The Centro de Laseres Pulsados in Salamanca, Spain has recently started operation phase and the first user access period on the 6 J 30 fs 200 TW system (VEGA 2) already started at the beginning of 2018. In this paper we report on two commissioning experiments recently performed on the VEGA 2 system in preparation for the user campaign. VEGA 2 system has been tested in different configurations depending on the focusing optics and targets used. One configuration (long focal length
cm) is for underdense laser–matter interaction where VEGA 2 is focused onto a low density gas-jet generating electron beams (via laser wake field acceleration mechanism) with maximum energy up to 500 MeV and an X-ray betatron source with a 10 keV critical energy. A second configuration (short focal length
cm) is for overdense laser–matter interaction where VEGA 2 is focused onto a
thick Al target generating a proton beam with a maximum energy of 10 MeV and temperature of 2.5 MeV. In this paper we present preliminary experimental results.
A new flower preserved in amber in sediments of Simojovel de Allende, México, is identified as an extinct member of Staphyleaceae, a family of angiosperms consisting of only three genera (Staphylea, Turpinia and Euscaphis), which has a large and abundant fossil record and is today distributed over the Northern Hemisphere. Staphylea ochoterenae sp. nov. is the first record of a flower for this group, which is small, pedicelled, pentamer, bisexual, with sepals and petals with similar size, dorsifixed anthers and superior ovary. Furthermore, the presence of stamens with pubescent filaments allows close comparison with extant flowers of Staphylea bulmada and S. forresti, species currently growing in Asia. However, their different number of style (one vs. three) and the apparent lack of a floral disc distinguish them from S. ochoterenae. The presence of Staphyleaceae in southern Mexico ca. 23 to 15My ago is evidence of the long history of integration of vegetation in low-latitude North America, in which some lineages, such as Staphylea, could move southwards from high latitudes of the Northern Hemisphere, as part of the Boreotropical Flora. In Mexico it grew in association with tropical elements, as suggested by the fossil record of the area.
Functional circuits of the human brain emerge and change dramatically over the second half of gestation. It is possible that variation in neural functional system connectivity in utero predicts individual differences in infant behavioral development, but this possibility has yet to be examined. The current study examines the association between fetal sensorimotor brain system functional connectivity and infant postnatal motor ability. Resting-state functional connectivity data was obtained in 96 healthy human fetuses during the second and third trimesters of pregnancy. Infant motor ability was measured 7 months after birth using the Bayley Scales of Infant Development. Increased connectivity between the emerging motor network and regions of the prefrontal cortex, temporal lobes, posterior cingulate, and supplementary motor regions was observed in infants that showed more mature motor functions. In addition, females demonstrated stronger fetal-brain to infant-behavior associations. These observations extend prior longitudinal research back into prenatal brain development and raise exciting new ideas about the advent of risk and the ontogeny of early sex differences.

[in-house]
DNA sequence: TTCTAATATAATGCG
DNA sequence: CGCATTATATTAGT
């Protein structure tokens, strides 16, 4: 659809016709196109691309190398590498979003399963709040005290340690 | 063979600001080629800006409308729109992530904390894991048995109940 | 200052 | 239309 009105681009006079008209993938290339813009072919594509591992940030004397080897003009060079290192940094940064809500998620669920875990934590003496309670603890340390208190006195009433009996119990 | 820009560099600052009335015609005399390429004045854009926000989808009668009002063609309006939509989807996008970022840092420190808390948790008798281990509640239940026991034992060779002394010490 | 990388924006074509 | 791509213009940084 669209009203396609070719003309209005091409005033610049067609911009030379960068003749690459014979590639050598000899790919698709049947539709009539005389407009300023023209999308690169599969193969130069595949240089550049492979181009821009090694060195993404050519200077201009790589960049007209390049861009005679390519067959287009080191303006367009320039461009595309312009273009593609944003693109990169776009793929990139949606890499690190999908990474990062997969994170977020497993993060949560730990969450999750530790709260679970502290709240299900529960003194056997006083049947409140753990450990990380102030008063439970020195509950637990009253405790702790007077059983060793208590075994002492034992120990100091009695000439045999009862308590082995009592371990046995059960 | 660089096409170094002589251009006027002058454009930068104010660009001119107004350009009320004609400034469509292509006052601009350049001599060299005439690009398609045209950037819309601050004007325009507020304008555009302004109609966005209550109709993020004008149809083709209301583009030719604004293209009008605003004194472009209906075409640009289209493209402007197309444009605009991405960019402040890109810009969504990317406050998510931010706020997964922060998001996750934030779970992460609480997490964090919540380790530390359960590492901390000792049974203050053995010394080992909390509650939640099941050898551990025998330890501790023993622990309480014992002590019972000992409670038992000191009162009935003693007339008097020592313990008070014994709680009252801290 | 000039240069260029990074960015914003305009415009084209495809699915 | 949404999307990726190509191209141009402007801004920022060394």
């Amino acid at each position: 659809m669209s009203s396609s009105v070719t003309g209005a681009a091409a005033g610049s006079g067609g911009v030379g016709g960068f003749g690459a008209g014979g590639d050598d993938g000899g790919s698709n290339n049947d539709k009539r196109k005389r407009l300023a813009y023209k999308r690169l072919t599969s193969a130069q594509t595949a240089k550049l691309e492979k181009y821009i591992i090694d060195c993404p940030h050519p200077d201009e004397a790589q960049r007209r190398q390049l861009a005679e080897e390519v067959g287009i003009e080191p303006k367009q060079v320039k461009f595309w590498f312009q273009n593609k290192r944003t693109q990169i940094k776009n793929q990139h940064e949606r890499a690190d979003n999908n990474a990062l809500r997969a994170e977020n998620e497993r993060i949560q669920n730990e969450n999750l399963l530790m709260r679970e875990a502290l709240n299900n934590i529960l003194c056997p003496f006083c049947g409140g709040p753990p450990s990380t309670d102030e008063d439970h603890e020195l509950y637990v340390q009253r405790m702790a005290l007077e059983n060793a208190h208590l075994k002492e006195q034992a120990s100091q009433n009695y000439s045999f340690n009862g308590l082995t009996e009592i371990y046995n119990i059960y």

This study assessed milk productivity, demographic characteristics and workload distribution on a single high-yield dairy ewe farm in Spain (Avila, Spain; continental climate, latitude of 40.90 N, altitude of 900 m) over a 7-year period considering a transition from a herd management system involving five lambings per year (5LY) to a system involving 10 lambings per year (10LY). The 5LY system was practiced on the farm from 2010 to 2012 and the 10LY system from 2014 to 2015, with 2009 and 2013 being considered transition years. During this period, 27 415 lactations were recorded from an average of 3746 Lacaune sheep/year. Several productivity parameters were higher in 2014 to 2015 than in 2010 to 2012: milk yield/lactation (370±156 v. 349±185 l), lactation length (218±75 v. 192±75 days) and dry period length (53.5±38.3 v. 69.1±34.8 days) (all P<0.0001). During 2014 to 2015, investment in new lambing facilities was possible, workload was distributed more uniformly throughout the year, workload per worker was smaller, rate of ewe culling was lower (35.39±0.53% v. 42.51±7.51%), ewe longevity was greater and higher-order lactations were more numerous (P<0.0001). On the other hand, during 2010 to 2012, daily production was higher (1.73±1.66 v. 1.70±0.62 l/day; P=0.038), the interlambing period was shorter (283±50 v. 302±44 days; P<0.0001) and lambings/ewe per year were greater (1.42±0.01 v. 1.30±0.01; P<0.05). These results suggest that a 10LY herd management system can be compatible with profitability, productivity and good animal and worker’s welfare on a high-yield dairy farm, and may even be associated with better outcomes than a 5LY system.